A night in 'Nozaki'
By Derek Paiva
Advertiser Entertainment Writer
Kabuki returns to the Kennedy Theatre stage this week after a four-year absence as the University of Hawai'i-Manoa's Theatre and Dance Department presents "Nozaki Village," a "dramedy" of love, lust and all the crazy things people do to deal with both. The play is being directed by UH Asian Theatre Department faculty member Julie Iezzi in her debut kabuki production.
For your pre-show enjoyment, we offer a need-to-know guide on "Nozaki," its UH production and in the spirit of the play a handful of semi-salacious moments in kabuki's 400-plus years of evolution.
Don't know what a double hanamichi is? You will.
'Nozaki Village' at a glance
Japanese title: "Shinpan Utazaimon."
Written: in 1780 by Chikamatsu Hanji.
Adapted from bunraku: As with many of kabuki's most famous plays, "Nozaki Village" was originally developed for bunraku, or Japanese puppet theater. Its kabuki debut was in 1808.
A sewamono play: Sewamono is one of two main classifications of kabuki story lines, the other being jidaimono. Sewamono plays portray the lives of ordinary, working-class citizens of Japan's Edo period (1603-1868), an era of peace notable for Japan's near-complete isolation from the rest of the world. Jidaimono plays address issues of the aristocracy before the Edo period. As such, many jidaimono dramas recount bloody tales of war and conflict.
The story: Spoiler alert! Act 1 introduces Hisamatsu, a young apprentice of the Abura Pawn Shop, who is in love with Osome, the shop owner's daughter.
Kosuke, the head clerk, who is obsessed with Abura's money and with Osome, falsely accuses Hisamatsu of stealing from the till. Fired and sent home to his foster father, Kyusaku in Nozaki Village, a disgraced Hisamatsu composes a "Dear Osome" letter advising her to marry yet another would-be suitor, Sashiro.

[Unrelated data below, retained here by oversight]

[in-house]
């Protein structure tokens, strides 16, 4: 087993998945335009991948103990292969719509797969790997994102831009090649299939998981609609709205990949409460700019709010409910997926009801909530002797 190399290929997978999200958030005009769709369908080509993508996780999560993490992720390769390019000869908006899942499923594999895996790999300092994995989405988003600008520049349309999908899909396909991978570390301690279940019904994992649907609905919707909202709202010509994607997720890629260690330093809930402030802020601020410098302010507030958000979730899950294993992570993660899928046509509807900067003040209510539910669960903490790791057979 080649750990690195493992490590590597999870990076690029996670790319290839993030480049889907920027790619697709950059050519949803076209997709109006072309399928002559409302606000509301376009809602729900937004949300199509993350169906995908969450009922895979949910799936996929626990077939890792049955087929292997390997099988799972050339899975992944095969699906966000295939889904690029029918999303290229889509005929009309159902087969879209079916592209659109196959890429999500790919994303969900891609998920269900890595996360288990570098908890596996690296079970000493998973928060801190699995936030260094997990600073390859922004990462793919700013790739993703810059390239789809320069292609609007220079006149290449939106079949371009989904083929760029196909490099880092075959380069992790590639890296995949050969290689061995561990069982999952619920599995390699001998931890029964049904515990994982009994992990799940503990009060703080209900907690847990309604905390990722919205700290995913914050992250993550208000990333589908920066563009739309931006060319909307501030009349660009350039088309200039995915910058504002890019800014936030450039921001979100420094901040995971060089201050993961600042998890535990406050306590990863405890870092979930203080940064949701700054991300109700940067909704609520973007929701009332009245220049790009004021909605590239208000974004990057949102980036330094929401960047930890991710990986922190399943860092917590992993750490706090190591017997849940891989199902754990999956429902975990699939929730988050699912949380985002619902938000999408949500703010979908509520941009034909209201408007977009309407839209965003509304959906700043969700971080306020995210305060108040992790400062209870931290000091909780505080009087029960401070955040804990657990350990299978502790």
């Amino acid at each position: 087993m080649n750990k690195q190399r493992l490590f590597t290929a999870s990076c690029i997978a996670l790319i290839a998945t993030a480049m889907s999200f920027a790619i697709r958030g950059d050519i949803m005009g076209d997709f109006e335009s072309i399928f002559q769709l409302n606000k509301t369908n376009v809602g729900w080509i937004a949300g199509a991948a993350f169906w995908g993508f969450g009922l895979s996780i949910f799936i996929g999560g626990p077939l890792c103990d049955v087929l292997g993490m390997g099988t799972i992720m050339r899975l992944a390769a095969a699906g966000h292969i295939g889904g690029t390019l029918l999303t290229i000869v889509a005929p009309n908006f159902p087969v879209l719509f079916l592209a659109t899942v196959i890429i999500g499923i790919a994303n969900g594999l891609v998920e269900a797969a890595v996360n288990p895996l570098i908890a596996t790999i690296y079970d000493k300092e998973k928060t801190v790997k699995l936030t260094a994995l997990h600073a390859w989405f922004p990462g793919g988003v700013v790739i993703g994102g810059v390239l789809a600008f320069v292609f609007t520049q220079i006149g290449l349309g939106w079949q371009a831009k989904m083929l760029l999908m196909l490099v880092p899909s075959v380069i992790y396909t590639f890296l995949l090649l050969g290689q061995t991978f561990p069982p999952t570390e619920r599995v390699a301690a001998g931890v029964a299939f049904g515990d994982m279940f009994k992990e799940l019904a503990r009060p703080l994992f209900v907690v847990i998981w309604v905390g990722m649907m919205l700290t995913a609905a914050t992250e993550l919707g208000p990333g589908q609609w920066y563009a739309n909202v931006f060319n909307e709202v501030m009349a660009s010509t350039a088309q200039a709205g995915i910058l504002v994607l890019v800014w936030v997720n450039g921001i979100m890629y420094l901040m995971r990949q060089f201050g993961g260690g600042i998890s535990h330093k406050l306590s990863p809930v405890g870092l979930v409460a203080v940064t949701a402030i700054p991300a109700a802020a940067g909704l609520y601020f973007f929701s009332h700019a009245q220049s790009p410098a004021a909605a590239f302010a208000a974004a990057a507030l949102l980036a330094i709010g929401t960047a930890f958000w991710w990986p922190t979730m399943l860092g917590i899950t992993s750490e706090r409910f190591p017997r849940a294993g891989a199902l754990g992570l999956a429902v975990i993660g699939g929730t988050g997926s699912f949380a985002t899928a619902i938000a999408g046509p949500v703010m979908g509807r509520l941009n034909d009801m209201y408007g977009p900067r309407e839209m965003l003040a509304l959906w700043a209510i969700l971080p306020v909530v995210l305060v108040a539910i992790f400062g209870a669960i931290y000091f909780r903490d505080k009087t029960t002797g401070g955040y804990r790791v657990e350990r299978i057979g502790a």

Act 2 opens in Nozaki Village, with Kyusaku paying off Hisamatsu's debt and moving forward his foster son's pre-ordained marriage to his stepdaughter Omitsu. Osome, deep in the throes of love for Hisamatsu, arrives in Nozaki, and the two agree to commit suicide rather than marry others. That's as much as we'll say.
A love pentagon: Osome is betrothed to one person and in love with another. So is Hisamatsu. Kosuke wants Osome and despises Hisamatsu. "Love really wreaks havoc in 'Nozaki Village,' " said director Iezzi. "There are five different (kabuki) archetypes involved in this love story."
And those kabuki archetypes are: The handsome young man (Hisamatsu), the city girl (Osome), the country girl (Omitsu), the comic villain (Kosuke), the samurai (Sachiro).
Seven cool facts about Kennedy Theatre's 'Nozaki' production
1. It's in English. In fact, the "Nozaki Village" production celebrates the 80th year of English-language kabuki productions at UH-Manoa. There have been 30 kabuki plays at UH since 1924. Iezzi spent months working on the "Nozaki" translation. "There are other universities that have done the occasional kabuki production in English, but (UH) has a tradition of 'Hawai'i kabuki' that is actually known in Japan," said Iezzi. "It's a tradition in its own right."